Kris Miller-Siple elevates everyday ordinary objects into fine art, portraying them (and their shadows) in exquisite, realistic detail. A childhood eye injury led Kris to look at things much more keenly — something that became a defining aspect of her work. Her paintings are on exhibit in the children’s wing through May 3, along with works by her cousin, Pam Albert.
Recently, we asked Kris to tell us more about her background and evolution as an artist…
When did you know you were an artist? Tell us a little about your early path and what drew you to art.
Growing up in an artistic family definitely directed me into the art world. My mom and dad had a wonderful artistic flair in our home decor and also the fashions of the day. I was so fortunate to visit NYC from a young age and be exposed to all the visual beauty it has to offer.
As a child, I loved making things and giving them as gifts to friends and family. When I was in the fourth grade, I had an eye injury that left me in the hospital for a month and temporarily blind in one eye. After regaining my vision and the addition of glasses, I can remember coming home to the chartreuse green color of the blossoming leaves on the tree-lined streets where I lived. I always think this accident gave me the gift of really looking and studying the world around me. My teachers also gave me the opportunity of doing murals and art projects from first grade until my high-school graduation.
When and why did you decide to pursue art as a career?
My high-school art teacher paved the way for me to pursue art at Kutztown University, where I received my BS in Art Education. After graduating from college, I had the honor and privilege of teaching art at all levels. All my life, I experimented with two-dimensional and three-dimensional art forms and numerous media before discovering the beauty and luminescence of oil painting while studying with Bruce Becker at the Warehouse Studio in Reading.
Tell us about the current focus of your work.
Common and whimsical readymade objects from sentimental experiences are the primary focus of my oil paintings. I begin the process by taking photographs of the objects, strategically positioning them until the exact composition is achieved. The photograph of the object is then drawn on canvas and comes to life in oils. These readymade objects take on their own persona standing alone in space having a conversation with their shadow. Emphasis on the play of light and color in the shadow is a metaphor for looking back in time. My shadow play paintings are meant to inspire and reawaken pleasant memories in the viewer.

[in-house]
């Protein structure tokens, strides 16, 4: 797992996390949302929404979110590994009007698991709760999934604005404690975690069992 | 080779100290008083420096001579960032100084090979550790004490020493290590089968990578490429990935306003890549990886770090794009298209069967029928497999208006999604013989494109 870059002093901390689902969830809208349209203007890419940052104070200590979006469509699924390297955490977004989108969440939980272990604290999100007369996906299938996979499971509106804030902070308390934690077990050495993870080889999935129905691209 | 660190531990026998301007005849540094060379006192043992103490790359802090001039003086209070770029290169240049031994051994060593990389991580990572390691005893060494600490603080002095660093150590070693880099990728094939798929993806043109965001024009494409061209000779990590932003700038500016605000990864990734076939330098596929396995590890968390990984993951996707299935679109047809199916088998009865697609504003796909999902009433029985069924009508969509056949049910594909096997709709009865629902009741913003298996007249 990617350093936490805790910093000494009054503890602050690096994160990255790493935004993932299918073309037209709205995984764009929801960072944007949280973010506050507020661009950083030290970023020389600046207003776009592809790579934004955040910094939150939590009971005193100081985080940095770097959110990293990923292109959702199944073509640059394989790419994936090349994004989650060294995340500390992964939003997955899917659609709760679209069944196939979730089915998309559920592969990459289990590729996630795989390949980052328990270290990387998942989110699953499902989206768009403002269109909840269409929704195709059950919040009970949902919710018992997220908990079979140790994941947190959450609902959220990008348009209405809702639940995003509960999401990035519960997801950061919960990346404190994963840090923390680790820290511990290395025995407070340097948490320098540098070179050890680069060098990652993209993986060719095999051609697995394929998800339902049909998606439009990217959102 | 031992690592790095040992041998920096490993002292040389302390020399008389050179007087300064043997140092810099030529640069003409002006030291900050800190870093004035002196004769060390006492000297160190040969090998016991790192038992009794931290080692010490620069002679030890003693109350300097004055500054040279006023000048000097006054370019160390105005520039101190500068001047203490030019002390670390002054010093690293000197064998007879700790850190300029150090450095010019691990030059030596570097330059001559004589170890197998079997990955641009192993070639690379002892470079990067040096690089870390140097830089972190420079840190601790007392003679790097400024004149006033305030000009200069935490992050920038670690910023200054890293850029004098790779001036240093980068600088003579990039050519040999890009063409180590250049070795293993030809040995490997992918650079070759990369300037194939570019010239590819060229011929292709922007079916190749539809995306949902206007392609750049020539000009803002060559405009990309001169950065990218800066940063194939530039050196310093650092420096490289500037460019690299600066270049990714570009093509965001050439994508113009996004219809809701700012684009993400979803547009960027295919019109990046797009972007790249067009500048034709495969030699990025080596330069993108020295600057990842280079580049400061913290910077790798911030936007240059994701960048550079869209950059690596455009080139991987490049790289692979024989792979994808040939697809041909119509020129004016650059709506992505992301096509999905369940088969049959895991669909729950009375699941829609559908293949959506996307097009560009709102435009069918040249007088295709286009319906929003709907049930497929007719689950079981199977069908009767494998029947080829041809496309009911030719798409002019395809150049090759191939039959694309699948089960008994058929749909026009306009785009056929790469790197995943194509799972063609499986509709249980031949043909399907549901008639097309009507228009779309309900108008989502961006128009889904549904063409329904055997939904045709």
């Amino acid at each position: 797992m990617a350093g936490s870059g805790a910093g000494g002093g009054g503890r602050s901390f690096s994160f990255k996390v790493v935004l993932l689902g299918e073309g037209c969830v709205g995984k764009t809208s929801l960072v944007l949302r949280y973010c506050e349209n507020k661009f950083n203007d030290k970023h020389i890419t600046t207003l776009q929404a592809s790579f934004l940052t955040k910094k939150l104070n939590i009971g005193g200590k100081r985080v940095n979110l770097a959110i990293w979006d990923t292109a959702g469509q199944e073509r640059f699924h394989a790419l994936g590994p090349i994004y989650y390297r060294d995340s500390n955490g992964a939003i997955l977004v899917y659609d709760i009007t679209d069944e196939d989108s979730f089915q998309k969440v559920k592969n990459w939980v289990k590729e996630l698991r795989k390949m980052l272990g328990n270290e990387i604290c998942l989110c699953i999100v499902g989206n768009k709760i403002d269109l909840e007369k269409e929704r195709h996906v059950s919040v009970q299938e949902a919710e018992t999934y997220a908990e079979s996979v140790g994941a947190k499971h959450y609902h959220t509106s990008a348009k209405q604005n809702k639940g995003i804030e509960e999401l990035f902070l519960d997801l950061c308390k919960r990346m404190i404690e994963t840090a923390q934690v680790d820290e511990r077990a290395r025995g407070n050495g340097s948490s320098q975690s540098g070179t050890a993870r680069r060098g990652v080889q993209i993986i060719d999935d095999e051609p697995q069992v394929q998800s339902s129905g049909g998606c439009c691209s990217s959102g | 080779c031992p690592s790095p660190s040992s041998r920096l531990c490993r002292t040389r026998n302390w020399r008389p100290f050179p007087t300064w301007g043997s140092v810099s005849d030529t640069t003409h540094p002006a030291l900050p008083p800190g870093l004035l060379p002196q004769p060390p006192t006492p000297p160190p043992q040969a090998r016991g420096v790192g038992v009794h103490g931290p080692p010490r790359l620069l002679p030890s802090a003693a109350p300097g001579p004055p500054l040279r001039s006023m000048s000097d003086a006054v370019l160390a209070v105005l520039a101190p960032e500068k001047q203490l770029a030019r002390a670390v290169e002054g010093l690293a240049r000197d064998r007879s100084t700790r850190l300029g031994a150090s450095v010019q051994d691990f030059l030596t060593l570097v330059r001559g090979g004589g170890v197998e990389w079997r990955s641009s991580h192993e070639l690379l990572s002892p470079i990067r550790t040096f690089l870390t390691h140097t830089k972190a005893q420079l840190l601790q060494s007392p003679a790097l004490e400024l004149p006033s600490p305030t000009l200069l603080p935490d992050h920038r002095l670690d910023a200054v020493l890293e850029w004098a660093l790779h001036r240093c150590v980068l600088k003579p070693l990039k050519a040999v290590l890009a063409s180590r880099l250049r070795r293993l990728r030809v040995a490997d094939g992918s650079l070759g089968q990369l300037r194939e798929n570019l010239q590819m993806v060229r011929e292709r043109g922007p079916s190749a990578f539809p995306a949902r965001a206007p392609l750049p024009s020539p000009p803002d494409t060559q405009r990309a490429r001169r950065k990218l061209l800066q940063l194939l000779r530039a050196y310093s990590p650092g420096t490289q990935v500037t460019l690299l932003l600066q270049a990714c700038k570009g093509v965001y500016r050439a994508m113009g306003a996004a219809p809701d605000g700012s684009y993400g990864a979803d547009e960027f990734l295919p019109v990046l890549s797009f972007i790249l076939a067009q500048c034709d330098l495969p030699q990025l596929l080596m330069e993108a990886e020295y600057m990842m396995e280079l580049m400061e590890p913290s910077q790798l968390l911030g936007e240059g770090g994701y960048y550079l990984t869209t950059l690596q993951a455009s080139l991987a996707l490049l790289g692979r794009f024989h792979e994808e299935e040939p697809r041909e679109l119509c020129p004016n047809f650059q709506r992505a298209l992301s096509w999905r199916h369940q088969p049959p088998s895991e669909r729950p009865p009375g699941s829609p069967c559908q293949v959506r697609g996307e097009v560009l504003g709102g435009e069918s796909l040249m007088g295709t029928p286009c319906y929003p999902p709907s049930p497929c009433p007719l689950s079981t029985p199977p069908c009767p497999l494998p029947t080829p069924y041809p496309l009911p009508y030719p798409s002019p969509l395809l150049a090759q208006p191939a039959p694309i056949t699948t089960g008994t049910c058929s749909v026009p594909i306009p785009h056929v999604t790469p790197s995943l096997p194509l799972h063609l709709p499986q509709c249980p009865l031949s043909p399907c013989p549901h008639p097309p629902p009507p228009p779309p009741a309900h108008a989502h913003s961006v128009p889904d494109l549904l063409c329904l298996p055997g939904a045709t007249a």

Did the pandemic have an impact on your work?
During the pandemic, my productivity did suffer. Even though I was vaccinated, I unfortunately came down with Covid and it has taken me quite a while to feel myself again.
What’s been your biggest challenge?
My biggest art challenge is being productive and disciplining myself to work on my art. I am slowly getting back into my groove and painting again, although I think every artist does art in his or her own mind’s eye every day!
What successes or achievements are you most proud of?
Even though I have won many awards and prizes for my art, my greatest achievement in the art world was being able to explore the main art medias with my students and friends. Being a part of watching someone blossom and enjoy doing art in any form is a true blessing. I am a firm believer that everyone has artistic talent.
[You can learn more about Kristine Miller-Siple and view more of her work at her website.]
ART@EPL is the library’s exciting partnership with the Lehigh Art Alliance and the Lehigh Valley Arts Council. The series is funded through a grant from PA Partners in the Arts, making it possible for area residents to enjoy free art lectures and workshops from local artists working in pastels, charcoal, sculpture, and watercolor among others.
Visit the ART@EPL page to see all the artists who have led workshops and exhibited work at the library as part of ART@EPL.